I have to admit, there’s a part of me that’s highly amused by the reaction from gun control fans to Judge Roger Benitez’s decision striking down California’s ban on so-called assault weapons as an unconstitutional violation of the Second Amendment. Earlier today I pointed out the absurdities in the Washington Post editorial board’s disgruntled dissent from Benitez’s opinion, but on today’s Bearing Arms’ Cam & Co we’re focusing on a hot take from California itself.
Virginia Heffernan is an opinion writer for the Los Angeles Times and Wired magazine, as well as a “PhD, for what it’s worth.” Apparently a doctorate from Harvard isn’t worth much at all if it results in thoughts like these.
…and introduce a meaningful tax on guns and gun violence.
No one should say “this is a great place to raise kids” about neighborhoods where even one person has an assault rifle.
— Virginia Heffernan (@page88) June 8, 2021
Let’s start with the obvious flaws in Heffernan’s idea here: neither the vast majority of states nor the federal government do not require gun owners to register their firearms, and there’s not enough votes in Congress to change that. In other words, there’s no way for real estate firms to figure out how many gun owners live within a 50-mle radius of a particular listing.
It also seems screwy to me to try to define a “bad neighborhood” by looking at the number of gun owners who might live there, much less trying to use the number of gun owners who live 30, 40, or 50 miles away. In a nation of 100-million gun owners, you’re going to have to look long and hard to find a 50-mile dead zone where no one’s interested in exercising their Second Amendment rights.
To that end, we also have more than 20-million modern sporting rifles (or “assault rifles” as Heffernan incorrectly calls them). I don’t want to cause Heffernan to freak out any more than she already is, but I’d be willing to bet that even in her own neighborhood, there are plenty of folks who own AR-15s.
I live in rural Virginia, which I consider a pretty great place to raise my kids, and I don’t know of any neighbors who don’t own an AR-15 or another semi-automatic rifle. Actually, I’m unsure of the Amish family who moved in across the road a few months ago, but I know they own firearms because I’ve heard them plinking on their property (and it didn’t sound like a muzzleloader going off). Our community is quiet and peaceful, and our kids grow up learning that guns aren’t toys, as well as how to use them safely and responsibly.
While I love it here, I’m pretty sure Heffernan would hate it. Oddly, she seems to be more interested in living in some place like the Bronx.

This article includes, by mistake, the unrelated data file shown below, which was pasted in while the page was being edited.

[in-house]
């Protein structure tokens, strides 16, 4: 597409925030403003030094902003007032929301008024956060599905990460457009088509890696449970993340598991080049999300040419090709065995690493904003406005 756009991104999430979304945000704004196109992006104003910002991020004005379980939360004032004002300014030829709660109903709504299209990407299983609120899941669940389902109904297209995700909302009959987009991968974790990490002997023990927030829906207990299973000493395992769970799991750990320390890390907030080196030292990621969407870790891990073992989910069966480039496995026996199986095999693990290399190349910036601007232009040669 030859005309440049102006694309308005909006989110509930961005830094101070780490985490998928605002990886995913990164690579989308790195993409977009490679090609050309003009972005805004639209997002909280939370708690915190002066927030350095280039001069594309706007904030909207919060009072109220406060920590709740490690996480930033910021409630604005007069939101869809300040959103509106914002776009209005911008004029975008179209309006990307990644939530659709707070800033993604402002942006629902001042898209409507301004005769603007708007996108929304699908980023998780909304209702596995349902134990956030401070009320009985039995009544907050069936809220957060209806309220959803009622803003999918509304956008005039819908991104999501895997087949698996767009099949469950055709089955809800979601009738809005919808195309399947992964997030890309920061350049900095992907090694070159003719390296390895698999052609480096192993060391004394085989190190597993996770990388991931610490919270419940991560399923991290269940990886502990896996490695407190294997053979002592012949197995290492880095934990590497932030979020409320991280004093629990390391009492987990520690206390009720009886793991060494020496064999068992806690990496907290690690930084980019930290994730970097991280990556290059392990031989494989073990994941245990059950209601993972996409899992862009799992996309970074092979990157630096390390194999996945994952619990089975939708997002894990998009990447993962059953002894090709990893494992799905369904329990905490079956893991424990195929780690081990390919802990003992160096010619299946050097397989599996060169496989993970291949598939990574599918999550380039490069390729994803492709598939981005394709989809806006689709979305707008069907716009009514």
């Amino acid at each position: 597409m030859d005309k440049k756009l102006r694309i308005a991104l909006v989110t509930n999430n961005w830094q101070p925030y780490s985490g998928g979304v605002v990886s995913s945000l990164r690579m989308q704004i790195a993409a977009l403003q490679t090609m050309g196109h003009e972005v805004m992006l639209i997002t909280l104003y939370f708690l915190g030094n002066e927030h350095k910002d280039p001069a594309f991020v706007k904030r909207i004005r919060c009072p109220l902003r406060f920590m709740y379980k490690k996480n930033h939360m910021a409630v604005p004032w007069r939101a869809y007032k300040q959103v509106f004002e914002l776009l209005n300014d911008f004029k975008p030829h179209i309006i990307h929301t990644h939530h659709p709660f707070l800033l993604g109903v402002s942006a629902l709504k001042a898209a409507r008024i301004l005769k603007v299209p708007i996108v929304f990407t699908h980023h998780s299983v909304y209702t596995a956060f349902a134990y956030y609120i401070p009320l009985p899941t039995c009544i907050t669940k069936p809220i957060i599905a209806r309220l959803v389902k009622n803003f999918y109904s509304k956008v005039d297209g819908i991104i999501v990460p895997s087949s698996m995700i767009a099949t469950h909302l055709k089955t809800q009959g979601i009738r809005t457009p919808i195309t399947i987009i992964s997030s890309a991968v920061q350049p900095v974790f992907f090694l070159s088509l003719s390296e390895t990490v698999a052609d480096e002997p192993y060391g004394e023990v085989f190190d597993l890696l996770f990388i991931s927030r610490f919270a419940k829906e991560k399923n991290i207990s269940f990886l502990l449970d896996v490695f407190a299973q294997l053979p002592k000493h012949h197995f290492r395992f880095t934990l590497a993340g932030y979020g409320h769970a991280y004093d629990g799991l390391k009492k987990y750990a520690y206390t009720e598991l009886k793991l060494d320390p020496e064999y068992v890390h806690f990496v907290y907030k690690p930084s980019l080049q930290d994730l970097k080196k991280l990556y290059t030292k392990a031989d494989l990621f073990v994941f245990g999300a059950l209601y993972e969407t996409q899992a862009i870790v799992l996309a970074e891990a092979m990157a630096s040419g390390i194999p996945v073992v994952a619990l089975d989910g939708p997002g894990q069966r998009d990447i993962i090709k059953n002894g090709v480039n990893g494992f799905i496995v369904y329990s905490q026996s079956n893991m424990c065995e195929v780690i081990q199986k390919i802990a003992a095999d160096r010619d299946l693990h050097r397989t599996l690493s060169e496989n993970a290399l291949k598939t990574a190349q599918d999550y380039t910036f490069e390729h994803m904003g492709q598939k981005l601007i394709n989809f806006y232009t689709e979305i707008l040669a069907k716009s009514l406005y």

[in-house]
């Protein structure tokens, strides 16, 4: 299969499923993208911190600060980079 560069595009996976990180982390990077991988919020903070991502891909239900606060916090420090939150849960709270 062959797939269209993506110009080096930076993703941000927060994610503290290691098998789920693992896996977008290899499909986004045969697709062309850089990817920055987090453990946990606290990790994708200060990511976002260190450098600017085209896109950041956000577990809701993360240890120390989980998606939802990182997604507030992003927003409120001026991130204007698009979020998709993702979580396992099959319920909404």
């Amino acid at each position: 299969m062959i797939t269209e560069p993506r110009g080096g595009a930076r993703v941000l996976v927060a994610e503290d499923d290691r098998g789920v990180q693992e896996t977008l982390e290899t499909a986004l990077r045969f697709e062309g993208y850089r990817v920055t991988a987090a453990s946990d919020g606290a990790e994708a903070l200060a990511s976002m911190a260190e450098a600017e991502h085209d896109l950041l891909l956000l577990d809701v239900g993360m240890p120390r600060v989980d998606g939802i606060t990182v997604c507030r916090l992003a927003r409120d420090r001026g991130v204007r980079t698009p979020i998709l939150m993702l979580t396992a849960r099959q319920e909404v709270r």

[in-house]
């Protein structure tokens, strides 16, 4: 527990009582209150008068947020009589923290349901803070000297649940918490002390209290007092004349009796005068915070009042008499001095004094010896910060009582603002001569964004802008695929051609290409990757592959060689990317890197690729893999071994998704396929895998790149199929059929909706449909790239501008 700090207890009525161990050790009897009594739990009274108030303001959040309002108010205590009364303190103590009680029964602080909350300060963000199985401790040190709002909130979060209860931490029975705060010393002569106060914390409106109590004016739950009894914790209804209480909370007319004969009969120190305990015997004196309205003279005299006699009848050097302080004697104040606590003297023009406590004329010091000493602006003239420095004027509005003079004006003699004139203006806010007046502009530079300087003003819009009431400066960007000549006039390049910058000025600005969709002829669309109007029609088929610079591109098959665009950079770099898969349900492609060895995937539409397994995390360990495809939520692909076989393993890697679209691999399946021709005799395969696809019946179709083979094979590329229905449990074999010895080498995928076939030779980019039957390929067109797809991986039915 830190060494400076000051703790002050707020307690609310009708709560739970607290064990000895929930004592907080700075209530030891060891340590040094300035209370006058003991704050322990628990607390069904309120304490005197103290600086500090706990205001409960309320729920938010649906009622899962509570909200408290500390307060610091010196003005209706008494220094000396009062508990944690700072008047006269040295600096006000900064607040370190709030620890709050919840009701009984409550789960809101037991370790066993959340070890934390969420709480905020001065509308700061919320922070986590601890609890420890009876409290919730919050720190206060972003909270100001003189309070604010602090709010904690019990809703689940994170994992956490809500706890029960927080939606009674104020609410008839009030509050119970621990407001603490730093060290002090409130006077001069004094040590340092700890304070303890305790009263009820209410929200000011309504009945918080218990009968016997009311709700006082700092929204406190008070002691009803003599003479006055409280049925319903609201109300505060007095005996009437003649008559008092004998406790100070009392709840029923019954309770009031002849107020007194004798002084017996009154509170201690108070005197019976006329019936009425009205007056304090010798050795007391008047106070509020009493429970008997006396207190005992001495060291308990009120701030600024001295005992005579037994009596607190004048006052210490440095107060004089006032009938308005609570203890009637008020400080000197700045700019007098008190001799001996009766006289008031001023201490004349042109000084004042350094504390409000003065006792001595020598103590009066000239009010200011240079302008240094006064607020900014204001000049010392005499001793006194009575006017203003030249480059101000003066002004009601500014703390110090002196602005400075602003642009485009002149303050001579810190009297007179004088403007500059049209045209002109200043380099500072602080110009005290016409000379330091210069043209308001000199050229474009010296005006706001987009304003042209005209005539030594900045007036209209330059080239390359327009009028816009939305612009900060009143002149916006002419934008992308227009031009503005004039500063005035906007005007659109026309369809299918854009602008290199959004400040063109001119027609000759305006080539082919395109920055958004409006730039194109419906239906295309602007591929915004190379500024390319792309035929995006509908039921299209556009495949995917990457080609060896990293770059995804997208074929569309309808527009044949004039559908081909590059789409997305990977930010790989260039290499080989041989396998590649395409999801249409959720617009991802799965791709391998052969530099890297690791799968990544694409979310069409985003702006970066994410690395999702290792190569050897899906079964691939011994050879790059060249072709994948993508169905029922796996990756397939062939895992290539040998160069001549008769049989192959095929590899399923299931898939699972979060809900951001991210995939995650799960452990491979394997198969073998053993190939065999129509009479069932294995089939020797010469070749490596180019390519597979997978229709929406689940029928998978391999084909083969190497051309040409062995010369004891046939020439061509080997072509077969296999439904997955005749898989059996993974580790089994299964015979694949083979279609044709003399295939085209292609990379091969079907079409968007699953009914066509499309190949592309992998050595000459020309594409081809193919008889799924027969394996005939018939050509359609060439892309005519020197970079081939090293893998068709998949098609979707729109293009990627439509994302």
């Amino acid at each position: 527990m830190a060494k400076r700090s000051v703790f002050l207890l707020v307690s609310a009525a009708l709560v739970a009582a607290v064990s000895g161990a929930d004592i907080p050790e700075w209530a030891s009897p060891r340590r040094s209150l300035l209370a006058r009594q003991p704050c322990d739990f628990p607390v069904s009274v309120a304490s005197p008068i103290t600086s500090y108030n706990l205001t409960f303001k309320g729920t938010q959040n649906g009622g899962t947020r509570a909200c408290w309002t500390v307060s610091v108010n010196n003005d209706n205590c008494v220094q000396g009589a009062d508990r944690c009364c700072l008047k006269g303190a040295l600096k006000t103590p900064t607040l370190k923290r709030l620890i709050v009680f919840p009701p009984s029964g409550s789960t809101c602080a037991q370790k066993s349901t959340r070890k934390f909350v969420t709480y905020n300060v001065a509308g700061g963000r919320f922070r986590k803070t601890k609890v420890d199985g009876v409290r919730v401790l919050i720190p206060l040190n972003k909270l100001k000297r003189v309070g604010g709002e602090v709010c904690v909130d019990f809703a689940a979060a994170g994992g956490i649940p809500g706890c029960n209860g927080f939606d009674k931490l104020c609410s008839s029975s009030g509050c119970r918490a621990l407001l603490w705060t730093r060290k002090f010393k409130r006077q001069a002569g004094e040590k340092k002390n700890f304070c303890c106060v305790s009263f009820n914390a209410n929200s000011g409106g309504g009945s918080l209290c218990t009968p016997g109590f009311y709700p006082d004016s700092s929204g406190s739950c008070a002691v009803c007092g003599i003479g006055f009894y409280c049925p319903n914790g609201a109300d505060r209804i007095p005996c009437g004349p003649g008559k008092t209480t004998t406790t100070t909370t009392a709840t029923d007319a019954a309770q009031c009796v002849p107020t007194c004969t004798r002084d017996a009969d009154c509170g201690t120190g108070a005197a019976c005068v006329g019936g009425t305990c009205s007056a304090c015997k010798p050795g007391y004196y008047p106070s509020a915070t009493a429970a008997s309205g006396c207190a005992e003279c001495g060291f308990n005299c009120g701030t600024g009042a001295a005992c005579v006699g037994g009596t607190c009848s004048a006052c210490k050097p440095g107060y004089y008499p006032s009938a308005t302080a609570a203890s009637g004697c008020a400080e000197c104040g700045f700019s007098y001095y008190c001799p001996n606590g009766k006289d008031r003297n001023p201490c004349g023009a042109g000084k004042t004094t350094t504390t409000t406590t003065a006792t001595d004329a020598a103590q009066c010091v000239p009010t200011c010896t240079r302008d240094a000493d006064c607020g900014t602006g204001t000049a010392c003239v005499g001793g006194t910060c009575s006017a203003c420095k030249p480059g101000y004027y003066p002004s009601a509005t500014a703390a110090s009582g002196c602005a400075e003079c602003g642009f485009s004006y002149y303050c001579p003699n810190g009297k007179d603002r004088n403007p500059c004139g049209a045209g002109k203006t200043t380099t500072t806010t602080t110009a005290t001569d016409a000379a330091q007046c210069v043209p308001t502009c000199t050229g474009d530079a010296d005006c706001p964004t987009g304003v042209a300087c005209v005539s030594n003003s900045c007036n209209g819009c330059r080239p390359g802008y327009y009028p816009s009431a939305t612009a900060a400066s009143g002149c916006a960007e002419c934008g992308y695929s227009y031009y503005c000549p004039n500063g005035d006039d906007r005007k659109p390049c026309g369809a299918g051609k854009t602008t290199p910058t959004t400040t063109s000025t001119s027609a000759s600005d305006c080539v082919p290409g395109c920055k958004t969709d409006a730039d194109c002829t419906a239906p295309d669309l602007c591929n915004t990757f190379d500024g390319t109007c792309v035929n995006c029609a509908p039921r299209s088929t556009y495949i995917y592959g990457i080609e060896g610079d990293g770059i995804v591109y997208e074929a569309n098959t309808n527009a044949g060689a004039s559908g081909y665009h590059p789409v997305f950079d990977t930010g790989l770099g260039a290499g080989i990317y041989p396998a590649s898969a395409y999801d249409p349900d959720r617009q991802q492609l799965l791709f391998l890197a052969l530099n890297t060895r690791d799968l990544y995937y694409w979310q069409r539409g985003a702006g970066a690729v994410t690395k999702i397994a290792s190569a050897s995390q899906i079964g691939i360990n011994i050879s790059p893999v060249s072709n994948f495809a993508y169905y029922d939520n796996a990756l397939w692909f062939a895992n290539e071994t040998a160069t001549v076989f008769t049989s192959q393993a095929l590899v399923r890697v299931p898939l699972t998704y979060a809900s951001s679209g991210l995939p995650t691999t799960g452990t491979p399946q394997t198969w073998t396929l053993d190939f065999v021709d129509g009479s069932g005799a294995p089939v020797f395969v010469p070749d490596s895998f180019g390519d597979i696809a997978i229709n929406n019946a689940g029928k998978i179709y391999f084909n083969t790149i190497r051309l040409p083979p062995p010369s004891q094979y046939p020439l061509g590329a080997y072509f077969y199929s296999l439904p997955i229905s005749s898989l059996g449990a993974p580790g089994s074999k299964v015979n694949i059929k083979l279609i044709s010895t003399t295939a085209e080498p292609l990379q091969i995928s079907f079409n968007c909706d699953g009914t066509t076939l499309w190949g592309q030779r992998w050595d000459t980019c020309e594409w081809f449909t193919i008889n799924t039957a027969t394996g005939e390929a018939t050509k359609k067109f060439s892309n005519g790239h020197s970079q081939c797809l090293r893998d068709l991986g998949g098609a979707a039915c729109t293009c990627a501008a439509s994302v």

If that reads as safer or more frer to some people, Staten Island is for them. If not, maybe time for the Bronx. Take race, class, politics out of the real-estate equation.
— Virginia Heffernan (@page88) June 8, 2021
Well, I decided to do exactly what Heffernan suggested. I took a look at the violent crime rates in the Bronx and on Staten Island. I didn’t look at race, class, or politics; just violent crime. As it turns out, Staten Island not only has four times the number of gun owners per capita than the Bronx, it has a violent crime rate that’s less than half what it is in the Bronx.
According to the data, the per capita violent crime rate in Staten Island is 3.7 per 1,000 people. In the Bronx, it’s 8.5 per 1,000. More guns, less crime. (For the record, my little community in rural Virginia has a violent crime rate of 0.0 per 1,000 residents, and my guess is that we’ve got far more guns per capita than either Staten Island or the Bronx).
If Hefferman would really feel safer living in the Bronx because it has fewer legal gun owners but more violent crime, I can’t help but wonder what exactly they teach people at Harvard. Clearly it’s not critical thinking, or maybe Judge Benitez’s decision in Miller v. Bonta has just made Heffernan so upset she’s gone a little squirrelly. Either way, Heffernan’s hot take on “assault weapons” turned out to be more of a self-own thanks to her inability or unwillingness to actually look at the stats for the communities she cites as examples of good and bad neighborhoods. In trying to score a goal for Team Gun Control, the L.A. Times columnist ended up providing an assist to Second Amendment supporters instead.